You learn to consider other people and appreciate what they offer and realize that you really don’t need to complain about what’s different because it’s not always about you.
You also learn that bringing plenty of your own snacks is a good idea.
Self reliance, gratitude, empathy and acceptance are all a built in part of the curriculum.
And then there’s the ability to find entertainment for oneself. A lot of people seem to think that if they don’t have the extra cash to buy everyone tickets to Disneyland, they might as well just stay home and watch Netflix.
I find that sad and untrue.
In almost every place we’ve lived or visited, there have usually been all kinds of things to check out and do for free or on the cheap.
You just have to do a little research, which is absurdly easy in this day and age and most importantly~ be open.
Check out Atlas Obscura or just Google “Free fun with Kids” and whatever city and time frame and viola~ just like magic you’ll come up with things you never knew existed.
We’ve found giant trolls under bridges and huge walls covered in chewing gum this way, not to mention a museum dedicated to the existence of Bigfoot.
Just like everything else in life, some of these things are cheezy and some are awesome~ and many are a mixture of both.
I never found it all that hard to find something interesting for us to check out, and my kids seem to have gotten the idea that all kinds of things in life and the world have potential to hold some interest~ not just their current passions or the latest fad or the most expensive theme parks that are advertised all over.
What I love about this is that they are open, and much more likely to say “sure” when it comes to trying something different than to just write it off as a no because it’s unfamiliar.
They don’t necessarily have the same love for all the same things I do, and they may want to spend more or less time in a place than me, but they're open to learning, and that’s huge.
There are times when you really want to do the popular touristy things that come with the hefty price tag, and that’s where you have to learn to be creative.
We got Disneyland passes for our whole family by volunteering to help at a local soup kitchen. We used the reciprocal privileges from our membership to the local science museum to visit tons of museums in other towns~ some for an hour and some for a day, but all for free.
Most of the touristy things we did were off season and on sale. That was another of my favorite perks of homeschooling was the freedom from a school calendar and the flexibility to go places off season when the crowds were gone.
I miss that so much now that they are taking college classes!
In their younger years, distance travel was harder, but when we could, we went for it, visiting my father in Costa Rica (thanks Dad!) and family and friends in neighboring states.
Much more often, we just took frequent little day trips to explore what was closest by, and hopefully free or cheap~
the kind of thing that most people can pull off if they actually want to.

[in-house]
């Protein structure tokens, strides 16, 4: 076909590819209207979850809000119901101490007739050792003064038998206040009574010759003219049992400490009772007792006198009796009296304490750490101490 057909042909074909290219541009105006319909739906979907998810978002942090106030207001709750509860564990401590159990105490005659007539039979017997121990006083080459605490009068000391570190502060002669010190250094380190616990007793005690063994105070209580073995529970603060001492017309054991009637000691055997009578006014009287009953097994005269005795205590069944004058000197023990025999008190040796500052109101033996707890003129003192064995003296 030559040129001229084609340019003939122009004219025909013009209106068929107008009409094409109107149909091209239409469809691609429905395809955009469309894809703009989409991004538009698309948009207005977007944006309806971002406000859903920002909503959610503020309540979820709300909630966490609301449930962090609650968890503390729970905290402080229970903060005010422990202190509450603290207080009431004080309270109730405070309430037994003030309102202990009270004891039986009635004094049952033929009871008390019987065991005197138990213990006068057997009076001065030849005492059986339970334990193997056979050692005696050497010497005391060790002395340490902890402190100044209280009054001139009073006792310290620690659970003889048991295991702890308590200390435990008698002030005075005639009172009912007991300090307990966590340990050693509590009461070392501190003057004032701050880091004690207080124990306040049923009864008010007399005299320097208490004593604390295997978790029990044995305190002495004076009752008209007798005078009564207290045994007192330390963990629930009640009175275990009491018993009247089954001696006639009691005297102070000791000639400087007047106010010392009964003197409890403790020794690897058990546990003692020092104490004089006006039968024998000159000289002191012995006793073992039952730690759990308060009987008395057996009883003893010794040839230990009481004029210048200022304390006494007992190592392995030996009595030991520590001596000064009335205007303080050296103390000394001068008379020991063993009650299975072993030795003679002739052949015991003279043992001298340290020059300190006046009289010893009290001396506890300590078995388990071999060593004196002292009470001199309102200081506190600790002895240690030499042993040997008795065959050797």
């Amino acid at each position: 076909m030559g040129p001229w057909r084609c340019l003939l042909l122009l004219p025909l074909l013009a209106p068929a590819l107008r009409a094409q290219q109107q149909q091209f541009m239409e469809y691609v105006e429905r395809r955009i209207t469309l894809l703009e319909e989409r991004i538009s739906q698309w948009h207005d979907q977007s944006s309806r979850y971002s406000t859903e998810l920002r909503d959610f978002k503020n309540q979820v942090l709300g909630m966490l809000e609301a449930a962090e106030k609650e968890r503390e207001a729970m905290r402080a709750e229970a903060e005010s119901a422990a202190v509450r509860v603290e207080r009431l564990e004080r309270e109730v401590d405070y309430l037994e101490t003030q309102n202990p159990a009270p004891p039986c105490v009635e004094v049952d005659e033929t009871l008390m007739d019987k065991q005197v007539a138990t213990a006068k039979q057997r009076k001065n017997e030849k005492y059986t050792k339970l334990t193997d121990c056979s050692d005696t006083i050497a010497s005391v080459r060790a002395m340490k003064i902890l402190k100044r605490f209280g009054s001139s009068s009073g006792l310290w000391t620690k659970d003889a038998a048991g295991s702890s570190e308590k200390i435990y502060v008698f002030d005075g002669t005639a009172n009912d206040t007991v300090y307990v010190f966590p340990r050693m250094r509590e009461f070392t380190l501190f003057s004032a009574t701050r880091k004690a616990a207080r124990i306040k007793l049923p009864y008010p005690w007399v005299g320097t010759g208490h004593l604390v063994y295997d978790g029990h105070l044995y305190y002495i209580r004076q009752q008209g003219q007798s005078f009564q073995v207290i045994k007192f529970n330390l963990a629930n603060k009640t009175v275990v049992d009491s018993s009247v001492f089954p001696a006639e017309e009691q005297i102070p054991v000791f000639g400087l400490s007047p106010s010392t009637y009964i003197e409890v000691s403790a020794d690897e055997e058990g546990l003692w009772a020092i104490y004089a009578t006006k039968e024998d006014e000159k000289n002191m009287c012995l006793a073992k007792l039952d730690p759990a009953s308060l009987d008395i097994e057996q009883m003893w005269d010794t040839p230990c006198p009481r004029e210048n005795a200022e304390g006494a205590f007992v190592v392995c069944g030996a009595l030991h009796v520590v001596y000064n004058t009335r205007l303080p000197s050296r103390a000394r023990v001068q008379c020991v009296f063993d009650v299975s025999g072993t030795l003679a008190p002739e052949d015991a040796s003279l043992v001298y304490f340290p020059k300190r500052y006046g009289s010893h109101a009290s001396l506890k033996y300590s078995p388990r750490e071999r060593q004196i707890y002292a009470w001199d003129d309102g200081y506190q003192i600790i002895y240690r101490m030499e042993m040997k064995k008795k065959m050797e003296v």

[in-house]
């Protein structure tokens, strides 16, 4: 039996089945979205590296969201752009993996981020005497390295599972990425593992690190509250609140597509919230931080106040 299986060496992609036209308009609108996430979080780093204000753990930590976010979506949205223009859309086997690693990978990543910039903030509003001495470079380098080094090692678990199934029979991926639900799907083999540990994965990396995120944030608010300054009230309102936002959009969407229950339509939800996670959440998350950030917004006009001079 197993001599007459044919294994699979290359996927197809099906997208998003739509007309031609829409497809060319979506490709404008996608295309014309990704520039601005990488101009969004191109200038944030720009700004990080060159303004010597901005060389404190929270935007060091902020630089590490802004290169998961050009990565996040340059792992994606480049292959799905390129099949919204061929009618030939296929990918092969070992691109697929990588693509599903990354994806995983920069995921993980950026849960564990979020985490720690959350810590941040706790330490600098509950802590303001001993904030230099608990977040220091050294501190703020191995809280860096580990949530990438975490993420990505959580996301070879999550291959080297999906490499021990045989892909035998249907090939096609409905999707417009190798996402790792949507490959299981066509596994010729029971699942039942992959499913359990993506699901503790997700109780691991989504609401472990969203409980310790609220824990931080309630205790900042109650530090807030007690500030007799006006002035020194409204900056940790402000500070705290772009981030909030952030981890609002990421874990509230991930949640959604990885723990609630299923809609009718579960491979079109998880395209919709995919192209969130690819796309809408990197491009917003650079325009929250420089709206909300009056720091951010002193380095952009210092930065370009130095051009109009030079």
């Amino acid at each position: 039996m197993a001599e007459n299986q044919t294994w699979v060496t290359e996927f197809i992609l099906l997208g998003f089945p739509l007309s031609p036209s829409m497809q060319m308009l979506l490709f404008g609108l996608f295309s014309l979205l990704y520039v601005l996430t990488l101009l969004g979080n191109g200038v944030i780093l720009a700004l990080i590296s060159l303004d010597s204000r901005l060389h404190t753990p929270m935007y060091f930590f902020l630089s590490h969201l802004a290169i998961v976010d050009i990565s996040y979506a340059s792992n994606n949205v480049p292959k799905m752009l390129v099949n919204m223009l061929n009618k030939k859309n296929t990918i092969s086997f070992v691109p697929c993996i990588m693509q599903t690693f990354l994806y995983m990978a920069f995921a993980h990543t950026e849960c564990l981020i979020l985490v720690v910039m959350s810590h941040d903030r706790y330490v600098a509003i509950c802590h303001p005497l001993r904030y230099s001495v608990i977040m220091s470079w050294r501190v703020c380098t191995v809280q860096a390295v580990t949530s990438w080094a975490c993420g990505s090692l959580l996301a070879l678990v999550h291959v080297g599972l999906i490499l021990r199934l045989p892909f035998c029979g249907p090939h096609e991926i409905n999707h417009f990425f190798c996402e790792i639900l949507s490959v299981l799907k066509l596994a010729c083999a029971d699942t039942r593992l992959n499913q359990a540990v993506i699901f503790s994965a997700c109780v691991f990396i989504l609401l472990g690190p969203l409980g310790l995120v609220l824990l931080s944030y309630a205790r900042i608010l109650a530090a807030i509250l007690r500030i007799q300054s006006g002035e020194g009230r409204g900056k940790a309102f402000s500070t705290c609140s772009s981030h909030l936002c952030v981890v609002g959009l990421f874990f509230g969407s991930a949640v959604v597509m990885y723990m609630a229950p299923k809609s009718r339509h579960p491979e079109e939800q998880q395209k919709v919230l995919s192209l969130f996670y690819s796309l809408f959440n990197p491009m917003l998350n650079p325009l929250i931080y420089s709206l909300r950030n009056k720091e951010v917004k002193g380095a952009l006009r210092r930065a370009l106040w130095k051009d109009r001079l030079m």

Instead of buying fast food or Starbucks, I would put the money in my gas tank and pack a basket of snacks and we would hit the road to explore our own backyard.
The main thing was they went places and they saw things and did things and got used to the idea that it’s a big, beautiful and most of all, a wildly different world.
And with an open mind and some creative planning, there’s a whole lot to see, even without much cash.
It's been noted that traveling with kids can be a bit of a pain in the arse. This can be true, and helping them learn can be a lot of work for you.
But really~ life with kids can be a pain in the arse. Teaching them to do chores or wipe their own butts can also be a lotta work, but if they never learn, it's not going to get any easier.
You've just gotta figure out how to do what's important to you in the big picture, and point towards the easiest and most fun ways to make it happen.
If you're at all a wanderer or have a nomadic spirit, and you tether yourself down because it might be "hard to take your kids"~ well, you're gonna miss out on a lotta fun memories and you might end up bitter and resentful, which nobody wants.
These days, not all of my trips are with my kids, and I’m not along for all of their travels anymore either. They are bigger and have ideas and adventures of their own, which are really exciting for a parent to watch.
The skills of planning ahead and being flexible were planted as seeds when they were tiny, and have been nurtured their whole lives, and I can see them paying off now.
Each time any of us heads out, whether together or separately, I count my blessings, knowing that we’re all explorers at heart, and we know how to find our adventures.
Just like reading, not everyone will end up loving to travel, but knowing HOW to do it will sure come in handy.
Let us know what creative adventures you're planning with your family this summer in the comments below.
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Writer, Artist, Empowered Living Advocate, Wanna-be Organic Gardening Foodie, Travel Loving Life Explorer, FunSchooling Facilitator / Former Goat-Herding HeadMistress for our Mostly Happy Homeschool, Semi-Crazy Chicken Lady and Mamacita Extraordinaire to a couple of Cage Free Kids.